Our first speech meet
Last year February, my then-2nd grader participated in a speech meet. For her age group, she was supposed to recite a 12 line poem. It was her first time ever reciting a poem at one of these competitions, so we really didn’t know what to expect. She chose her poem, a classic piece of spring poetry, and memorized it. Fairly quickly, I might add.
On the night of the competition, she happened to be one of the first in her age group to go. So she stood in the required spot, said her piece, and sat down again. Then she watched, wide-eyed, as other kids got up, and rather than merely reciting as she did, they acted out their poems.
At the end of the night, she was determined to do better next year.
For this past February’s meet, she chose a different piece of spring poetry. She had it memorized before summer, and worked diligently on putting together actions to the words. She practiced slowing down and saying her poem with expression. And it paid off.
On the night of this year’s competition, she even dressed the part. I watched her step confidently into her position at the front, and thoroughly show off her skills. And all her hard work was rewarded with first place, and a trip to the next level of competitions.
The next level was held 2 weeks after the first one. My daughter was excited, and elated by her success, slightly overconfident. I gently suggested she should take the comments on her recitation marking sheets seriously, and practice a little more, but she brushed me off. She was sure she would do fine, and she didn’t need to spend any more time on it.
Moving up to the next competition
She dressed in her special outfit, and off we went early one morning to the competition. There were many more people here, and they offered a gym for playing in while we were waiting for it to begin. My daughter paid no attention to the fact that many of these kids were her competitors, and simply enjoyed the chance to play.
Finally it was time, and we moved to the room where she was supposed to say her piece. Again, she was near the top of the list. When her name was called, she stepped to the front, and looked around. I think it dawned on her then that she was competing against a lot of other kids. She took a deep breath, and went into her performance.
Unfortunately, nerves and lack of practice got the best of her, and she stumbled on a few phrases. Overall she did fine, but after she was done, she looked a little bit upset. And as competitor after competitor said their piece, letter-perfect and entertaining, she grew quieter and quieter.
Waiting for results
We went back to the main gym play area, and my daughter changed out of her special clothes into ordinary (and warmer) clothes. I asked her how she thought she did, and she tried to seem unconcerned. But I could tell she wasn’t quite happy with her own performance.
We waited until all the other competitions were done. The kids played, and gradually more and more children came to the gym. Finally I brought everyone over to the seats, and broke out their lunches. And just as we finished eating, the awards announcements began.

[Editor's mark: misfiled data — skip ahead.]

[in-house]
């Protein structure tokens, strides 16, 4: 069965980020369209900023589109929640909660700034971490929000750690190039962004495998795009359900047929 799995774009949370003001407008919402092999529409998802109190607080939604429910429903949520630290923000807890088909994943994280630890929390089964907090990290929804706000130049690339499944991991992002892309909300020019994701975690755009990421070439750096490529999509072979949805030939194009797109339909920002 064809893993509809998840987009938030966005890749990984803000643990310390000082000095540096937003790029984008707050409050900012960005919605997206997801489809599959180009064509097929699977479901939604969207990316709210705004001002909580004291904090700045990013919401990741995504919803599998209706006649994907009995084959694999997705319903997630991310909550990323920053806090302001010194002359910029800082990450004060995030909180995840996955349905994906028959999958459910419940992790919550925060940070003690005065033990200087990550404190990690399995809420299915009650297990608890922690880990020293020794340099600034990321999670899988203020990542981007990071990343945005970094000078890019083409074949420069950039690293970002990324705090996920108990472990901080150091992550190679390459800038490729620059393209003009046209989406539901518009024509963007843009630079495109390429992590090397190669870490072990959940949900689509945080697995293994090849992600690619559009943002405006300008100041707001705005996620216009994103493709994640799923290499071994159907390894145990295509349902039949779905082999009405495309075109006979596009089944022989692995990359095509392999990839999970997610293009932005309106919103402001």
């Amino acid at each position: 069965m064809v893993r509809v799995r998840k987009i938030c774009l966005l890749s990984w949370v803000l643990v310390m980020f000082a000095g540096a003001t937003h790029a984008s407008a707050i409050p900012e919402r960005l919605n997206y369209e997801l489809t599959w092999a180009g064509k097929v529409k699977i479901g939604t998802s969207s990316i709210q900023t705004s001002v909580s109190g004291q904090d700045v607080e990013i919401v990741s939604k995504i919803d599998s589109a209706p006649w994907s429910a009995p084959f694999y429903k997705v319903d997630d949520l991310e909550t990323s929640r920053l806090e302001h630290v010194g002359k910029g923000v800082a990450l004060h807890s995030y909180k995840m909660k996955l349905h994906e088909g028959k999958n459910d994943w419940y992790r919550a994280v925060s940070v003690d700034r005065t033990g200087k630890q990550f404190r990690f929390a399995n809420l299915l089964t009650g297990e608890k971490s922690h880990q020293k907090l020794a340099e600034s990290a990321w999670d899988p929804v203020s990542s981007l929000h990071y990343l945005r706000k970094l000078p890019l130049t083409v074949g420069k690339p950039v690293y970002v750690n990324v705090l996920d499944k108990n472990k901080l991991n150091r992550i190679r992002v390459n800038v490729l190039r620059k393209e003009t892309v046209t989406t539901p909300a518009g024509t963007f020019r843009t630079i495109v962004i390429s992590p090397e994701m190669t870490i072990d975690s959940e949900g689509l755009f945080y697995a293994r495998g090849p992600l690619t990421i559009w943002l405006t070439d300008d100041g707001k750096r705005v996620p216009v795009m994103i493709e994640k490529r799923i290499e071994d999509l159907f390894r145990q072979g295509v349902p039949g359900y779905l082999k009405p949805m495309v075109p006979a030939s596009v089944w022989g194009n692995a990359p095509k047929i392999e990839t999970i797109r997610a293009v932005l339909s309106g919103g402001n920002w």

My daughter sat nervously, unsure as to how well she had done. To her immense disappointment, she didn’t place in the top three. She held her certificate of accomplishment while others got the ribbons, blinking back tears. And when she came back to our seats, she buried her face in my chest, and cried.
Determination for next year
After my daughter had calmed, she read over the marking sheets carefully. Unlike the local competition, this time she paid attention. She learned a hard-won lesson that easy success doesn’t mean continued success. And that there’s always room for improvement.
She is preparing now for next year. Last year she picked her poem quickly, but this year she is taking her time in choosing something. She is moving up from a poem that is 12 lines to something 16 lines or longer. Many of the competitors she had last year used story poems — poetry that told a story, and usually had a surprise or funny ending. So I think she’s looking for something similar. She’s changed her mind a few times over the last few weeks.
Competing in these speech meets is full of learning opportunities
From the exposure to poetry and the discipline of memorization, to the poise and performance required to present her piece, there are so many learning opportunities in a speech meet. And beyond the academic achievements, the life skills of determination, self-discipline, resilience, handling both success and disappointment — well, I’m grateful my daughter has the chance to experience all of this.
Poetry is a great introduction to good literature and is easy to memorize. That’s why I turned my daughter’s first poetry choice into copywork. “Trees” by Joyce Kilmer is a classic poem, and full of gorgeous spring imagery. To expand this activity, you can encourage your children to draw pictures to illustrate the various stanzas in the poem. Then use the complete poem as a way to explore rhyming, similes and metaphors.
And if there’s a speech meet competition for children near you, take advantage of it. Or start your own.